Food bank volunteers

We are almost at that time of year when the press office teams at the increasingly corporate food bank operators pump out the annual reports and latest figures for the millions who were helped by their food bank operation in 2021. Their figure will give the main stream news the headline for the day. Film crews will be sent to the nation’s establishment food banks to report on the ever increasing numbers. Viewers and listeners will, as they do at Christmas, put their hands in their pockets and it will be forgotten about until next year’s figures. After all, the only news in town these days is Covid. The numbers of people dying and living on our streets and the ever-growing number of people without food in Britain 2021 is just not a story the media is that keen to report. Poverty in all its forms, you see, is just not cool these days.

The real scandal about the rise of food banks in Britain is the acceptability that it is what it is and nothing can be done about it. However, every single food bank operator in the country agrees on this single aspect: welfare reform is the cause and the 2 million people a year sanctioned (having their money stopped) for an average of 13 weeks; plus the huge numbers on zero hour contracts and the increasing health impacts of Covid. Can you imagine  how you would cope, or what you would do for 13 weeks or more without a single penny coming in?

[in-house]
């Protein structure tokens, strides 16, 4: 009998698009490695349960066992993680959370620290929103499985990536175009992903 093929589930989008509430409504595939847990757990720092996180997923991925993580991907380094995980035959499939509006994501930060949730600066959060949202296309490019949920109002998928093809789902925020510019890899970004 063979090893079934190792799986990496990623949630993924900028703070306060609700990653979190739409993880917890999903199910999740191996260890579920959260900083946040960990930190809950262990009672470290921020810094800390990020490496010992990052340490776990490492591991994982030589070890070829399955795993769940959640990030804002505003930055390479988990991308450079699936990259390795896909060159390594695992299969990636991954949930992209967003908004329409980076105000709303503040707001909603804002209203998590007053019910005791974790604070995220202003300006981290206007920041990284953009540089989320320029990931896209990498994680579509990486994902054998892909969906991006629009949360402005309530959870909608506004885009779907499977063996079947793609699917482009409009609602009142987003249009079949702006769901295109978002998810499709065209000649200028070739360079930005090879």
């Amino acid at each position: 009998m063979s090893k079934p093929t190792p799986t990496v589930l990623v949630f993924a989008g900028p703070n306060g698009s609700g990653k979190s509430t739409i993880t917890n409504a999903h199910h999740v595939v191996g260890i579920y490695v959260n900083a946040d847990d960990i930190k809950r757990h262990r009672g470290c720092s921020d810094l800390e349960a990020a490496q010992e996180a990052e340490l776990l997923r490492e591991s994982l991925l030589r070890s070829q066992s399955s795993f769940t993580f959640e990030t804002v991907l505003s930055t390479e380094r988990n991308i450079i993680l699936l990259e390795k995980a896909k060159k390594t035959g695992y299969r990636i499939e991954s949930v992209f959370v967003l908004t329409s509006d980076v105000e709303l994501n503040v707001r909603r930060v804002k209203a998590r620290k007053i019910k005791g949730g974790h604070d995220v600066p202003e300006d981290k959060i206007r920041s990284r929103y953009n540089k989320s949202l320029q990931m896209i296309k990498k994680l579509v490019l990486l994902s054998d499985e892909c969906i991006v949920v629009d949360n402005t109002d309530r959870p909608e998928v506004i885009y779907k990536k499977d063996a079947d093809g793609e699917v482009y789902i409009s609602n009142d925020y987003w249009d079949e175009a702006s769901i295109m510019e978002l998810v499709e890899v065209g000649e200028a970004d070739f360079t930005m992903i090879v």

When I started up the largest Independent food bank on New Cross Road Deptford in South London 8 years ago, I thought it would just be a stop gap; that the Government would see the problem in the system and ensure that the cause would be addressed. After all, what Government would want to be known as the one that helped establish an entire third sector due to poverty caused by its policy agenda? 

What Government would want to be remembered for the mother and daughter found starved to death in a flat in affluent Bromley, South London?

What Government would want to be remembered for the elderly couple in the Midlands with disability who, when errors occurred in their benefits payments, were forced to walk 12 miles each way to secure a food bank parcel from the only food bank operator in their area, only to be told, after getting this parcel, they could not get another for 12 months. Can you begin to think about how that couple must have felt, returning home with their last food parcel and no money for food, heat or rent. Their option of taking their own lives must, should it not, be put on the doorstep of Number 10 and the Government?